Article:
Reviewed: Iskra – Ruins

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Iskra will leave you in ruins. There is no subtler way to put it. Turn and run, for if you remain facing this oncoming incursion, you will be trampled into the very ground you stand on. Records show that Iskra are a 5-piece hailing from British Columbia, Canada but one listen to their new album Ruins will have you accepting the just as likely proposal that they are in fact a legion of demonic force, originating from a latter-day medieval campaign laced in bloodshed.

Furious from the outset, this collection of 10 ripping tracks shows a band at the top of their game. Throughout the album there is never a dull moment; as soon as you stab play, you are greeted with what will persist for the next 40 minutes, a scornful yet immediately accessible mix of thrashy blackened crust. Comparisons to well-known bands (e.g. Skeletonwitch) are bound to occur, but honestly, there is more to this release than in-your-face blackened thrash. Iskra show a balance which can often be severely lacking in this style. Sure, similar releases have the instant straight-out-of-the-box headbangability too, but upon deeper immersion with repeated listens, they regularly lose engagement through lack of balance and/or depth. With Ruins, this is surely not to be the case, with each instrumental element working in an enthralling manner with its cohort, offering up a plethora of ideas which give each play-through a slightly more detailed picture.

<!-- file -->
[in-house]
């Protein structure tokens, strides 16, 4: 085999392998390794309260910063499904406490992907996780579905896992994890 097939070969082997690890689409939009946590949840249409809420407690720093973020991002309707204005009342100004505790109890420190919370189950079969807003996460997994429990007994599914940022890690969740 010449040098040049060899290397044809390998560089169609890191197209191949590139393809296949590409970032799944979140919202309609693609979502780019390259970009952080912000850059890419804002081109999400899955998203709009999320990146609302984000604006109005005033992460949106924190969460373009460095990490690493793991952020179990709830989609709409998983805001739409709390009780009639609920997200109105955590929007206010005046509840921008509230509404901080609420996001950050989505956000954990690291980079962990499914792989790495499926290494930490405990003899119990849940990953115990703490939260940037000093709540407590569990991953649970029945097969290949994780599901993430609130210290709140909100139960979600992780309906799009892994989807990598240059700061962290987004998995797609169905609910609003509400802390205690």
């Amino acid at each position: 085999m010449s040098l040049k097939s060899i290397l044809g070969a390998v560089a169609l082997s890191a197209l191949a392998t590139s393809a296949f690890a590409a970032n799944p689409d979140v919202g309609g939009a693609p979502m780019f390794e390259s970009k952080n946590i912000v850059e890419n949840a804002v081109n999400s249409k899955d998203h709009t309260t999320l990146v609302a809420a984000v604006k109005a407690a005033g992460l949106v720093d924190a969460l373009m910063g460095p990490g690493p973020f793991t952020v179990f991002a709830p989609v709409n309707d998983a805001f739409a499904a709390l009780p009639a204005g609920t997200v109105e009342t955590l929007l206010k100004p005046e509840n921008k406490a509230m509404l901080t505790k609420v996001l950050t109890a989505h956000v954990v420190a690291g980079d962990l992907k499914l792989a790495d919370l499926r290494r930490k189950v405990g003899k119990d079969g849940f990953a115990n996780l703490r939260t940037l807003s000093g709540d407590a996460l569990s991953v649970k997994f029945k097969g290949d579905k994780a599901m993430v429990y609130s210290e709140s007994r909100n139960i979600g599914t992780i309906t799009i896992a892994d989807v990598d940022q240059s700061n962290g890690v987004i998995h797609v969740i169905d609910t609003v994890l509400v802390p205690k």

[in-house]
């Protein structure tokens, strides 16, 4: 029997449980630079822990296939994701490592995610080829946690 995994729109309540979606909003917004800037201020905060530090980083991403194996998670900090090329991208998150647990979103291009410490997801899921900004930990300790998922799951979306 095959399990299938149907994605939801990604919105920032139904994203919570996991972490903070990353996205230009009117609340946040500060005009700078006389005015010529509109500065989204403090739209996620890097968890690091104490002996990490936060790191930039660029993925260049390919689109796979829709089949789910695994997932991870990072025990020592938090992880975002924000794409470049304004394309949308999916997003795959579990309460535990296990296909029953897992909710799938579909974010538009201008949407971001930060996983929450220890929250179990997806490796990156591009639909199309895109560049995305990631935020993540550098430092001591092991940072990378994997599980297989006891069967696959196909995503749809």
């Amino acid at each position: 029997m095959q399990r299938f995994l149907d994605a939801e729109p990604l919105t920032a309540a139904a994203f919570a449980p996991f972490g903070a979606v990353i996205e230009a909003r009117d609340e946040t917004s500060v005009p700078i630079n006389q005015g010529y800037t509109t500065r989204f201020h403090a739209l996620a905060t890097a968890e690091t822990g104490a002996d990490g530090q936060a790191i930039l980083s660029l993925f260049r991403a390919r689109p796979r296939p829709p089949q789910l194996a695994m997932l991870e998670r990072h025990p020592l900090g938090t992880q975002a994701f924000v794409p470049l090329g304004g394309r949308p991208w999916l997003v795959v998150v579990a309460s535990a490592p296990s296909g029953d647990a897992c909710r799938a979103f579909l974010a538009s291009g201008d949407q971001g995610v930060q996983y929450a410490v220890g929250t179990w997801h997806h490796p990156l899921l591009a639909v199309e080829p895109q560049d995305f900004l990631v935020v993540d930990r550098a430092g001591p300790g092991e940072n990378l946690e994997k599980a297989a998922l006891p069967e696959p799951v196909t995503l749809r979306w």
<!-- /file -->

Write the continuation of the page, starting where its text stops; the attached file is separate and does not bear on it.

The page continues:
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From the relentless drumming, which offers only slight respites in the shape of the momentary silences between staccato stabs, to the pounding and dirty sounding bass thuds which accompany the rolling bass drums, this attack makes the ground pre-emptively quiver in subordination. Danielle’s vocals are consistently hoarse and have a genuine cut-throat delivery.

The guitars are what really stand out to me here though. Through use of quick-shifting octaves, incensed trilling, frenetic single-note shredding and those inverted chords that are no doubt as integral to the genre as the inverted crosses they’re placed in front of, these guitars straight-up rip! The open-string riffing isn’t confined to the lower register either with some upward shifts to balance out the hasty lateral traversals. While the leads are often restricted to flowing in a complimentary manner with the overall melodic stream, every so often they reach out and melt some face. There are even leads that are seemingly comprised of a single long note which is left to ring out grimly athwart several bars like a wind blowing across a cadaver-strewn moor following a bloody battle.

The riffffffs!

The production is clean enough to hear all the elements and notes clearly while not sounding too polished for the genre. The balance between the instrumental sections and vocal coverings skews slightly toward the latter, but it manages to not detract from the excellent musicianship on display here. Head over to Iskra’s bandcamp page and pick yourself up a copy ($1 CAD) of this before you are pummelled by the soiled hooves of the approaching cataclysm.

No-Flush

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